In missile shield talks with the US, Ankara seeks guarantees on Israel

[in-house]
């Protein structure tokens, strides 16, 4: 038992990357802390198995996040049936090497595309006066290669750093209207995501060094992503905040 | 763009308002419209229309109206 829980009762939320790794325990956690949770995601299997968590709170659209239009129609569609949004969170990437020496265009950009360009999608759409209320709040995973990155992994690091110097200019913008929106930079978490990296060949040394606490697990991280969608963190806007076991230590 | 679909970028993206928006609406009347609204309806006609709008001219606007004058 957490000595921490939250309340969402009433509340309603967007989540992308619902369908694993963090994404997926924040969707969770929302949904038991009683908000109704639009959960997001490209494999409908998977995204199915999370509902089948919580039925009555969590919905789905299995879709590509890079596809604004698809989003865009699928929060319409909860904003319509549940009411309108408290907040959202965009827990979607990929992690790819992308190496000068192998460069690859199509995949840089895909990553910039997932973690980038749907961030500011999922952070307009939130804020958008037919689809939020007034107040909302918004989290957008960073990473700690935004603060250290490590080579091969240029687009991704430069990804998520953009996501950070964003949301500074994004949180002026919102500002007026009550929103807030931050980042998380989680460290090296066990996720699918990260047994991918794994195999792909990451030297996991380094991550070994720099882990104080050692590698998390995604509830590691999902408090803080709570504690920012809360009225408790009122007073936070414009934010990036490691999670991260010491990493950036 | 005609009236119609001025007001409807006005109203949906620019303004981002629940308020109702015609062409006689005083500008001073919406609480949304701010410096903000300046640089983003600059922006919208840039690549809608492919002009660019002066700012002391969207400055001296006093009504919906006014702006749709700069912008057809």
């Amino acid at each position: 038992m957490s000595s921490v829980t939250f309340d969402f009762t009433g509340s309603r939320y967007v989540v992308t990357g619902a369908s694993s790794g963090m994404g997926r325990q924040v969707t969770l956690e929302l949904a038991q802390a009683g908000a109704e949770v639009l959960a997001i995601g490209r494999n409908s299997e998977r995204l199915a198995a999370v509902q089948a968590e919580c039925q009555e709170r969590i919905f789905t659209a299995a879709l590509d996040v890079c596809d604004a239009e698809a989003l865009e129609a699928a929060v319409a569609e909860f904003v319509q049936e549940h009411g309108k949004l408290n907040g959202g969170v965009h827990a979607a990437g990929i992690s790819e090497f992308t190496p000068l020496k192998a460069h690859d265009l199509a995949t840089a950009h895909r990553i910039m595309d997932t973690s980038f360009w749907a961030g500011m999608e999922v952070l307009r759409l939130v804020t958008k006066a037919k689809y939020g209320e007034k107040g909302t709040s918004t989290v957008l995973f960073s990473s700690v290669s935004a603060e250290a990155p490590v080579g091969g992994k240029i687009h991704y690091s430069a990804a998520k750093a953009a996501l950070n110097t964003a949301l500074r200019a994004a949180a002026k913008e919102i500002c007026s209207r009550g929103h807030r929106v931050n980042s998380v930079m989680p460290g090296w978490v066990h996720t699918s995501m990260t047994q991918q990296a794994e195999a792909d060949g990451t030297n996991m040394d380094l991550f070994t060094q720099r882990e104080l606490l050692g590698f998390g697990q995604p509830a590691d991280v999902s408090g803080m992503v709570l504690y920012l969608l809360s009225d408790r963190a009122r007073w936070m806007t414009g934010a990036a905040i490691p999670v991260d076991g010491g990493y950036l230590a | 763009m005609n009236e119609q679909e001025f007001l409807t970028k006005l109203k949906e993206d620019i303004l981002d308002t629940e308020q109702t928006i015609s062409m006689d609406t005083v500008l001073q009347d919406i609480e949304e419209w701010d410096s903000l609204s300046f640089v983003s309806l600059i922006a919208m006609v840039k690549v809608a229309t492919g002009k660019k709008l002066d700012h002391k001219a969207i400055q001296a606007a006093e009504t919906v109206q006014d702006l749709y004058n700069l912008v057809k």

Turkey, in talks with the United States over a proposed missile defense system, has asked US officials whether non-NATO countries would have access to intelligence that sensors in the shield would gather, according to sources close to the negotiations. US officials, in return, have reportedly assuaged Turkish concerns, saying the intelligence will be out of reach for any non-NATO countries, including Israel. Longtime NATO member Turkey has been holding discussions with the US over the proposed missile defense system. Turkey says it is not against the establishment of such a system for NATO's European allies but insists in talks with the US that the project should be built for defensive, not offensive, purposes. Sources said the Turkish argument looks reasonable to US officials. Naming countries a source of threat is difficult in a practical sense, too, because NATO operates by the principle of unanimity, so no non-ally can be classified as a threat if one of the allies is opposed. Sources say even though there might be no formal reference to Iran in any written document, US officials may do so verbally in press statements during the summit. Turkey has also requested participation in decision-making and instant access to intelligence on any missile threat collected by sensors that will be deployed as part of the missile shield. Another issue that came up in the negotiations was whether there would be any ships operating as part of the missile shield in the Black Sea. Ankara says the terms of the 1936 Montreaux Convention, which strictly restricts the passage of non-Turkish military vessels through the Straits, should be respected, meaning that no ship carrying missile defense system elements could pass through the Straits to reach Black Sea. US officials have given assurances on the matter, since the 1936 deal is clear.